More worrisome for Cuba is the uncertain future of Sherritt on the island. Mr. Delaney, tagged in the Canadian press as Mr. Castro's favorite capitalist, has made investments in Cuban nickel, power, oil and gas, agribusiness and the concession for a cellular-phone monopoly. It was Sherritt that led the charge of Canadian businessmen into Cuba, and had sanctions imposed on it by the U.S. State Department under Helms-Burton because Sherritt's Cuban mine had once been owned by an American company.
This year, at Sherritt's annual meeting, Mr. Delaney said that Sherritt was looking to place the bulk of the $347 million remaining from an original $474 million raised for Cuban investments in projects outside the island. It was a striking about-face for a company that Mr. Delaney had hoped would be a Cuban version of Canadian Pacific, the legendary, all-powerful conglomerate that in the 19th century opened Canada's west.
Some analysts predict that Mr. Delaney, frustrated by the slow pace of change in Cuba, may spin off the company's Cuban assets to reduce or eliminate Sherritt's own Cuban exposure. A spokeswoman for Sherritt says the company doesn't comment on rumors.
Back at FirstKey, Mr. Boudreau has taken down the obligatory photographs of himself embracing Mr. Castro. He ruefully recalls that during the three-year affair with Havana, FirstKey hosted Cuban officials on round-the-world trips to help sell the two versions of the power project to European utilities. On one occasion, Mr. Boudreau took Mr. Portal to see Niagara Falls and then hosted him and other officials at a cocktail party and a dinner at Toronto's posh Founders Club to introduce the visitors to the city's financial community. The tab was $20,000.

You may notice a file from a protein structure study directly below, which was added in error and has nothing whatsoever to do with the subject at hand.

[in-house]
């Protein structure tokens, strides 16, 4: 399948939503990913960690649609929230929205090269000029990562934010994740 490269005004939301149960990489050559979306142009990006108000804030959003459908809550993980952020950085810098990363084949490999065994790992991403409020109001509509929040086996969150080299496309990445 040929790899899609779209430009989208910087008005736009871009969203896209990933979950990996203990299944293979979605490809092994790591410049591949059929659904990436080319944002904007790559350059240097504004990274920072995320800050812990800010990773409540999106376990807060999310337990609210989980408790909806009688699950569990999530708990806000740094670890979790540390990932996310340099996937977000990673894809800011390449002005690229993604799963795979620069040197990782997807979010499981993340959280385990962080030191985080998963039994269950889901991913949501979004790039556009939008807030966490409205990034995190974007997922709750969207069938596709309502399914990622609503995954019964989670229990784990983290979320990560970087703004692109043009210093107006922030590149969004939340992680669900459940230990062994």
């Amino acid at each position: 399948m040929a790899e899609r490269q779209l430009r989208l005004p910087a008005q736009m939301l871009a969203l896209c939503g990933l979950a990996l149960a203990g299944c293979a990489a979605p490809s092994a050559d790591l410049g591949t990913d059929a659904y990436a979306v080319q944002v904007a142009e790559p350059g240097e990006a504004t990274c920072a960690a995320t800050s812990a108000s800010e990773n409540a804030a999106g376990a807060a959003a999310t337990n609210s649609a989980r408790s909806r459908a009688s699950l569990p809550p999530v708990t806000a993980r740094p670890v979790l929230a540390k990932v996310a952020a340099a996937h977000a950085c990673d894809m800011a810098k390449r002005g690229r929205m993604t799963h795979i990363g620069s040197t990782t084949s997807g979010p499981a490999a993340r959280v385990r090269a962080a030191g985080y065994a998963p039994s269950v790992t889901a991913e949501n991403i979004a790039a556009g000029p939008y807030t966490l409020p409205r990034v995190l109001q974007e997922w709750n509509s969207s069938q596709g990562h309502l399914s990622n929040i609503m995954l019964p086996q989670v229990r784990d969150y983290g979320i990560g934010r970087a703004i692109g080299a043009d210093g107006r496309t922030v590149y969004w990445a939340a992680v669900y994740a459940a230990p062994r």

In hindsight, Mr. Boudreau's enthusiasm appears naive to others involved in the failed agreement. Hans Schepers, who heads Nuon's international division, says FirstKey didn't have the depth necessary to compete in Cuba. "Everybody knows that Cuba is a high risk," Mr. Schepers says. "If you can't afford to lose, don't play."
In Toronto, Mr. Constandse has moved on to other projects. But he has written up his Cuban experiences as a primer for other businessmen. The article, published in a financial newsletter, concludes: "The best way to see Cuba is on a holiday package to the island's beautiful beaches. Don't waste time in the business district."
-- Julian Beltrame contributed to this article.